HEALTH PLANS: Is medical cost trend headed down again?

Aetna seems to think so. Last week Aetna shares rose after comments on medical costs. Of course this could be a blip given that last quarter the stock fell on a higher than expected medical loss ratio. But assuming that it’s not, given that overall premium increases are a little lower this year, this means either that Aetna has gotten a-hold of its spending a little better than expected, or that it’s done a better job underwriting and getting rid of its poorer risks. Given its history in this regard, I wonder which?

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Randall AstolfiFlowers UKjdBarry CarolMel Hawkins Recent comment authors
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Randall Astolfi
Randall Astolfi

Health care has been insulated from free market forces.A huge increase in supply and international open markets for drugs will reduse costs. The AMA by chance or design has restrained trade. By setting sensible testing that would facilitate foreign doctors entry into the US and by providing full federal scholarships for any person qualified for medical school would boost supply. Present medical school tactics which seek to fail rather than encourage succes need to be reexaminded.
The self serving implication that any foreign drug is de-facto suspicious or dangerous is resposible for many millons in over priced drugs.

Flowers UK

Maybe they reconsidered their strategy and the second one applies, then.


I think Barry hit the two key points:
1. medical cost trends are moderating, leveling out at around 7.5%.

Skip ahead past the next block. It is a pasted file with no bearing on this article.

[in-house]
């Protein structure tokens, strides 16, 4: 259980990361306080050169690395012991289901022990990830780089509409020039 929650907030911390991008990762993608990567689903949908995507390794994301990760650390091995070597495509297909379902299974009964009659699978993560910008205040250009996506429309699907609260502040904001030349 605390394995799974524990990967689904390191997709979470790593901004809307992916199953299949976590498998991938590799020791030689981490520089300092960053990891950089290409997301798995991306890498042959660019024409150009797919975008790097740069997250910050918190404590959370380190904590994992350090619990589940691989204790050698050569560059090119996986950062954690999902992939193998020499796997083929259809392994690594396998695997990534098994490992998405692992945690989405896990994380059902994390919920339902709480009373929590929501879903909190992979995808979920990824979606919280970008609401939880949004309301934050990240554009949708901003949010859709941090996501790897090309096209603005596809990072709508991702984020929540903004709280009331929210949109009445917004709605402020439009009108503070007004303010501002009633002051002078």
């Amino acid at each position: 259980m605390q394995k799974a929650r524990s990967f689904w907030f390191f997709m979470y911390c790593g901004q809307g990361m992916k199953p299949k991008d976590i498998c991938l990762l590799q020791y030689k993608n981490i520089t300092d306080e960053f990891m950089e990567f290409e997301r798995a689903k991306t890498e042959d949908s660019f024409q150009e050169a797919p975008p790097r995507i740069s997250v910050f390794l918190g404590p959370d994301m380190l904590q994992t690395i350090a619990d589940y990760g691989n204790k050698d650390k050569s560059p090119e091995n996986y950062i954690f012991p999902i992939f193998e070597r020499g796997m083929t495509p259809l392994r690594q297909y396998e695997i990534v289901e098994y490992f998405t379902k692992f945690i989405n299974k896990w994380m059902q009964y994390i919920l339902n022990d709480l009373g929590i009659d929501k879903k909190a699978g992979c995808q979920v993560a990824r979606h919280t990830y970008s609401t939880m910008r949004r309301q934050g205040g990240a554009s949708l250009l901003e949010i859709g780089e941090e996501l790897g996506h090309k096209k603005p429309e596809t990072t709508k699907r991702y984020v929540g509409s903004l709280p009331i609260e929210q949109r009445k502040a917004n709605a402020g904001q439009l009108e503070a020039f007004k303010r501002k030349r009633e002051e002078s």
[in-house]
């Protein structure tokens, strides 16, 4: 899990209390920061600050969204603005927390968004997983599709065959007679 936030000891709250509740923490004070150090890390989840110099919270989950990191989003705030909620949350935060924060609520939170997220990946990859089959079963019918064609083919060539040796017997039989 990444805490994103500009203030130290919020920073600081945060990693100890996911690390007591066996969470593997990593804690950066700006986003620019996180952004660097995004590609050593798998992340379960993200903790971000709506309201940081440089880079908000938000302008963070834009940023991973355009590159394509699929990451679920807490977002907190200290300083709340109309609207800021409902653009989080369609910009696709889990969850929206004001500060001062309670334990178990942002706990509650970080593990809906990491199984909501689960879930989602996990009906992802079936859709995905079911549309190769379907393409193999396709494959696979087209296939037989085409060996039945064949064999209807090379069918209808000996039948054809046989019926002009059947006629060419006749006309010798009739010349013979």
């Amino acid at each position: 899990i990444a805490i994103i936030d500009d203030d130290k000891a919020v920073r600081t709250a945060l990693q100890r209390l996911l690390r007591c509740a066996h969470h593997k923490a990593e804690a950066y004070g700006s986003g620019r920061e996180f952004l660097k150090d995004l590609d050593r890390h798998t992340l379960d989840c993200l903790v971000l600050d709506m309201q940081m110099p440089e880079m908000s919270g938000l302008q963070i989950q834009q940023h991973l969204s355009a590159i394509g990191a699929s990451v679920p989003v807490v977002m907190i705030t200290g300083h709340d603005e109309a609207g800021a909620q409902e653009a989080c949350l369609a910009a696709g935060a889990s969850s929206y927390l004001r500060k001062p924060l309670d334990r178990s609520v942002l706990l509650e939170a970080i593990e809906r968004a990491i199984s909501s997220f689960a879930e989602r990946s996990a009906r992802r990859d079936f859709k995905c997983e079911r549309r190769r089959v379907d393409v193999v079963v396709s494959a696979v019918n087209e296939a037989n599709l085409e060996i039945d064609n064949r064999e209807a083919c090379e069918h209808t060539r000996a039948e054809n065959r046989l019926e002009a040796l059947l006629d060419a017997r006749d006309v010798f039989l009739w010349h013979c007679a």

2. This is about twice as high as the general rate of inflation.
To which I would add:
3. This is more than twice as high as the growth in median wages.
Matthew, Businessweek has a big story on how all the job growth that the Bush administration can take credit for is in the healthcare industry (1.7 million vs. a net 0 for the rest of the economy). That sounds like an excellent topic for you to riff on.

Barry Carol
Barry Carol

The concensus among large insurers is that medical cost growth seems to be stabilizing, at least for now. At the start of the year, most expected medical cost increases for 2006 of 7.5% give or take 50 basis points. It appears to be tracking toward the lower end of that range with prescription drug cost growth below that level, in part, because of the spike in the availability of new generics. The bottom line, however, is that costs are still growing significantly faster than general inflation which is not sustainable over the long term.

Mel Hawkins

When asked whether they believe that all Americans should have access to health care, most people in the audiences to whom I have spoken would raise their hand. That same audience, however, when asked whether they would be willing to rely on their government to take care of us, will not move a muscle. Some might even snarl at the presenter, so strong is the sentiment. The problems seems to be that people think the only way to find a solution to the American health care dilemma is to rely on government for some form of socialized medicine and for… Read more »